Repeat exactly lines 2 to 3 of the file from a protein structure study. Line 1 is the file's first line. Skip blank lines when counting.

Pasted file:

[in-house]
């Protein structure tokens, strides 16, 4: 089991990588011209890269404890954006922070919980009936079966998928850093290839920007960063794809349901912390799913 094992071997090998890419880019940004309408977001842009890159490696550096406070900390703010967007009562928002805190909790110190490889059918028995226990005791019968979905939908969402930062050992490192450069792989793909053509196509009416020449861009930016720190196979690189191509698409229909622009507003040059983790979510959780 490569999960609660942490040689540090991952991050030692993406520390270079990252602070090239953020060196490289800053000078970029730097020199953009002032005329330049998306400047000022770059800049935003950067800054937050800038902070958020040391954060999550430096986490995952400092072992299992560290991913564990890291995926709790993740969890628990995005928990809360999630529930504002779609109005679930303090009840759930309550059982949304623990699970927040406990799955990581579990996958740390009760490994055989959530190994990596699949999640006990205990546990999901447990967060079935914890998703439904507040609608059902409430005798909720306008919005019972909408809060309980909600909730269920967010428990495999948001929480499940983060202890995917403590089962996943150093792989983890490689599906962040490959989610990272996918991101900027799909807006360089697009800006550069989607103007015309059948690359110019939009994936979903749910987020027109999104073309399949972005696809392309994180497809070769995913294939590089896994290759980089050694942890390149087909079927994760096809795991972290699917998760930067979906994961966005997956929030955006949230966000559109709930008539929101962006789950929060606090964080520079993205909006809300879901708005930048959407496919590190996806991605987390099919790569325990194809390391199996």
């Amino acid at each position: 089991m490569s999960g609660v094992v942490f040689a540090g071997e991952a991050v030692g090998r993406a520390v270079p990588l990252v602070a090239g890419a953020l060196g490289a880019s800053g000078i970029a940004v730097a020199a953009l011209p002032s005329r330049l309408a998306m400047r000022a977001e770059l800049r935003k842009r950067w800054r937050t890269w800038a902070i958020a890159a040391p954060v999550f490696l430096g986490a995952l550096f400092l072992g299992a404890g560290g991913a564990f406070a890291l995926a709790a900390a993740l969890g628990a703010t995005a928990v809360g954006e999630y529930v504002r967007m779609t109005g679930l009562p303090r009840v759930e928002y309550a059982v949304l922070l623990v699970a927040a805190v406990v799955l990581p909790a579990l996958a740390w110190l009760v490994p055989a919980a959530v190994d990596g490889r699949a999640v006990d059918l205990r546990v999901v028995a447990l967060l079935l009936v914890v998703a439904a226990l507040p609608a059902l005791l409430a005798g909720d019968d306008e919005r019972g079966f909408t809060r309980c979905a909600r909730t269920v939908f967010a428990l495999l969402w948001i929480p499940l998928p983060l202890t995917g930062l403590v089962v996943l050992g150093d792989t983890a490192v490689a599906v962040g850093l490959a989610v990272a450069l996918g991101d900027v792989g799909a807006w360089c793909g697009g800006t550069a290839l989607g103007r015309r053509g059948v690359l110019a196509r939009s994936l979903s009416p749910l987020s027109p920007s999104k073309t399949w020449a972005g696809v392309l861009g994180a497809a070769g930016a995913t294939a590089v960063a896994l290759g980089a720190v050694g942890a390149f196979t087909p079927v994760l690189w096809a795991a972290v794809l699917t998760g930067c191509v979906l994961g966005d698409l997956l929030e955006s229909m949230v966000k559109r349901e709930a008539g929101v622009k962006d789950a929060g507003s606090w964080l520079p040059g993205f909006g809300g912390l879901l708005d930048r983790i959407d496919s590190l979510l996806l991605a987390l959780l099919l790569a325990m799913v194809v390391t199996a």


């Protein structure tokens, strides 16, 4: 089991990588011209890269404890954006922070919980009936079966998928850093290839920007960063794809349901912390799913 094992071997090998890419880019940004309408977001842009890159490696550096406070900390703010967007009562928002805190909790110190490889059918028995226990005791019968979905939908969402930062050992490192450069792989793909053509196509009416020449861009930016720190196979690189191509698409229909622009507003040059983790979510959780 490569999960609660942490040689540090991952991050030692993406520390270079990252602070090239953020060196490289800053000078970029730097020199953009002032005329330049998306400047000022770059800049935003950067800054937050800038902070958020040391954060999550430096986490995952400092072992299992560290991913564990890291995926709790993740969890628990995005928990809360999630529930504002779609109005679930303090009840759930309550059982949304623990699970927040406990799955990581579990996958740390009760490994055989959530190994990596699949999640006990205990546990999901447990967060079935914890998703439904507040609608059902409430005798909720306008919005019972909408809060309980909600909730269920967010428990495999948001929480499940983060202890995917403590089962996943150093792989983890490689599906962040490959989610990272996918991101900027799909807006360089697009800006550069989607103007015309059948690359110019939009994936979903749910987020027109999104073309399949972005696809392309994180497809070769995913294939590089896994290759980089050694942890390149087909079927994760096809795991972290699917998760930067979906994961966005997956929030955006949230966000559109709930008539929101962006789950929060606090964080520079993205909006809300879901708005930048959407496919590190996806991605987390099919790569325990194809390391199996």
């Amino acid at each position: 089991m490569s999960g609660v094992v942490f040689a540090g071997e991952a991050v030692g090998r993406a520390v270079p990588l990252v602070a090239g890419a953020l060196g490289a880019s800053g000078i970029a940004v730097a020199a953009l011209p002032s005329r330049l309408a998306m400047r000022a977001e770059l800049r935003k842009r950067w800054r937050t890269w800038a902070i958020a890159a040391p954060v999550f490696l430096g986490a995952l550096f400092l072992g299992a404890g560290g991913a564990f406070a890291l995926a709790a900390a993740l969890g628990a703010t995005a928990v809360g954006e999630y529930v504002r967007m779609t109005g679930l009562p303090r009840v759930e928002y309550a059982v949304l922070l623990v699970a927040a805190v406990v799955l990581p909790a579990l996958a740390w110190l009760v490994p055989a919980a959530v190994d990596g490889r699949a999640v006990d059918l205990r546990v999901v028995a447990l967060l079935l009936v914890v998703a439904a226990l507040p609608a059902l005791l409430a005798g909720d019968d306008e919005r019972g079966f909408t809060r309980c979905a909600r909730t269920v939908f967010a428990l495999l969402w948001i929480p499940l998928p983060l202890t995917g930062l403590v089962v996943l050992g150093d792989t983890a490192v490689a599906v962040g850093l490959a989610v990272a450069l996918g991101d900027v792989g799909a807006w360089c793909g697009g800006t550069a290839l989607g103007r015309r053509g059948v690359l110019a196509r939009s994936l979903s009416p749910l987020s027109p920007s999104k073309t399949w020449a972005g696809v392309l861009g994180a497809a070769g930016a995913t294939a590089v960063a896994l290759g980089a720190v050694g942890a390149f196979t087909p079927v994760l690189w096809a795991a972290v794809l699917t998760g930067c191509v979906l994961g966005d698409l997956l929030e955006s229909m949230v966000k559109r349901e709930a008539g929101v622009k962006d789950a929060g507003s606090w964080l520079p040059g993205f909006g809300g912390l879901l708005d930048r983790i959407d496919s590190l979510l996806l991605a987390l959780l099919l790569a325990m799913v194809v390391t199996a």